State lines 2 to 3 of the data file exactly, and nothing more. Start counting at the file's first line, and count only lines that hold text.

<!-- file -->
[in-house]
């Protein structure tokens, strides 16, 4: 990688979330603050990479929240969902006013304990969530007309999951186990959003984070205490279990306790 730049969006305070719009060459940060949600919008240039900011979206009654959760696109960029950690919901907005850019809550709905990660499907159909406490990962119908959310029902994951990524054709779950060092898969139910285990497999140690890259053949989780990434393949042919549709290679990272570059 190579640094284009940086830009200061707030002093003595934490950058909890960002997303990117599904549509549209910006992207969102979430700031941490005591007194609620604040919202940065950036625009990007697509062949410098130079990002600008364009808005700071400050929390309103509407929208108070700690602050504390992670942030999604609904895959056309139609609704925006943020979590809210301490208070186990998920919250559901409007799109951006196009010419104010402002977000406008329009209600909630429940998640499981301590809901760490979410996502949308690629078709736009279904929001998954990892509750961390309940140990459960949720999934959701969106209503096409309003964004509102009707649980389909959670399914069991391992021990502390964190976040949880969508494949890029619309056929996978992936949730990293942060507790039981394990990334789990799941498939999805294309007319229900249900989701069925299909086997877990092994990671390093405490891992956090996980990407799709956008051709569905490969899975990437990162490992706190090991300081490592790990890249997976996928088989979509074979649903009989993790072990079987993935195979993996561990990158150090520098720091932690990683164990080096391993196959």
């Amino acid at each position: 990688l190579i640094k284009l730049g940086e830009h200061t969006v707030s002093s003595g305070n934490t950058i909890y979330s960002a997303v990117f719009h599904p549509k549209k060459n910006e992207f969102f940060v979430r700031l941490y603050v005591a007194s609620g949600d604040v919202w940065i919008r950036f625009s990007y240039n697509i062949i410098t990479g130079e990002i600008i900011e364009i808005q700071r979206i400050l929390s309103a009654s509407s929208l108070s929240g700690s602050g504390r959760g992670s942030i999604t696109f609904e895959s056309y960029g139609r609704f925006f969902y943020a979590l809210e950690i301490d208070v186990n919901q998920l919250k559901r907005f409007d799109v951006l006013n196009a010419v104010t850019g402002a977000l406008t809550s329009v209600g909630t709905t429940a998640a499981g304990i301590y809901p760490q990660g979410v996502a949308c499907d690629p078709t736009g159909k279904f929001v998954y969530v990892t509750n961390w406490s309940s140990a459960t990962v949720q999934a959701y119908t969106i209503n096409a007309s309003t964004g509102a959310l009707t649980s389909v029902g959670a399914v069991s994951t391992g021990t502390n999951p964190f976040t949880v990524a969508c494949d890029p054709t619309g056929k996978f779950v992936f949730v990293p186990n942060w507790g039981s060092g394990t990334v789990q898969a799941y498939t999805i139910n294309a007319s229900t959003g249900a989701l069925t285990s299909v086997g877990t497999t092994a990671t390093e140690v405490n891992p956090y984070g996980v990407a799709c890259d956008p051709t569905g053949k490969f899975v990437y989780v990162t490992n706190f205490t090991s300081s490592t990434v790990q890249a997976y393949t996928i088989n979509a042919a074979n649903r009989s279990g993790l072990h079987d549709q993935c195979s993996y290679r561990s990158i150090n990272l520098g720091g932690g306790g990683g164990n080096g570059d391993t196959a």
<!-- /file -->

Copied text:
């Protein structure tokens, strides 16, 4: 990688979330603050990479929240969902006013304990969530007309999951186990959003984070205490279990306790 730049969006305070719009060459940060949600919008240039900011979206009654959760696109960029950690919901907005850019809550709905990660499907159909406490990962119908959310029902994951990524054709779950060092898969139910285990497999140690890259053949989780990434393949042919549709290679990272570059 190579640094284009940086830009200061707030002093003595934490950058909890960002997303990117599904549509549209910006992207969102979430700031941490005591007194609620604040919202940065950036625009990007697509062949410098130079990002600008364009808005700071400050929390309103509407929208108070700690602050504390992670942030999604609904895959056309139609609704925006943020979590809210301490208070186990998920919250559901409007799109951006196009010419104010402002977000406008329009209600909630429940998640499981301590809901760490979410996502949308690629078709736009279904929001998954990892509750961390309940140990459960949720999934959701969106209503096409309003964004509102009707649980389909959670399914069991391992021990502390964190976040949880969508494949890029619309056929996978992936949730990293942060507790039981394990990334789990799941498939999805294309007319229900249900989701069925299909086997877990092994990671390093405490891992956090996980990407799709956008051709569905490969899975990437990162490992706190090991300081490592790990890249997976996928088989979509074979649903009989993790072990079987993935195979993996561990990158150090520098720091932690990683164990080096391993196959």
């Amino acid at each position: 990688l190579i640094k284009l730049g940086e830009h200061t969006v707030s002093s003595g305070n934490t950058i909890y979330s960002a997303v990117f719009h599904p549509k549209k060459n910006e992207f969102f940060v979430r700031l941490y603050v005591a007194s609620g949600d604040v919202w940065i919008r950036f625009s990007y240039n697509i062949i410098t990479g130079e990002i600008i900011e364009i808005q700071r979206i400050l929390s309103a009654s509407s929208l108070s929240g700690s602050g504390r959760g992670s942030i999604t696109f609904e895959s056309y960029g139609r609704f925006f969902y943020a979590l809210e950690i301490d208070v186990n919901q998920l919250k559901r907005f409007d799109v951006l006013n196009a010419v104010t850019g402002a977000l406008t809550s329009v209600g909630t709905t429940a998640a499981g304990i301590y809901p760490q990660g979410v996502a949308c499907d690629p078709t736009g159909k279904f929001v998954y969530v990892t509750n961390w406490s309940s140990a459960t990962v949720q999934a959701y119908t969106i209503n096409a007309s309003t964004g509102a959310l009707t649980s389909v029902g959670a399914v069991s994951t391992g021990t502390n999951p964190f976040t949880v990524a969508c494949d890029p054709t619309g056929k996978f779950v992936f949730v990293p186990n942060w507790g039981s060092g394990t990334v789990q898969a799941y498939t999805i139910n294309a007319s229900t959003g249900a989701l069925t285990s299909v086997g877990t497999t092994a990671t390093e140690v405490n891992p956090y984070g996980v990407a799709c890259d956008p051709t569905g053949k490969f899975v990437y989780v990162t490992n706190f205490t090991s300081s490592t990434v790990q890249a997976y393949t996928i088989n979509a042919a074979n649903r009989s279990g993790l072990h079987d549709q993935c195979s993996y290679r561990s990158i150090n990272l520098g720091g932690g306790g990683g164990n080096g570059d391993t196959a």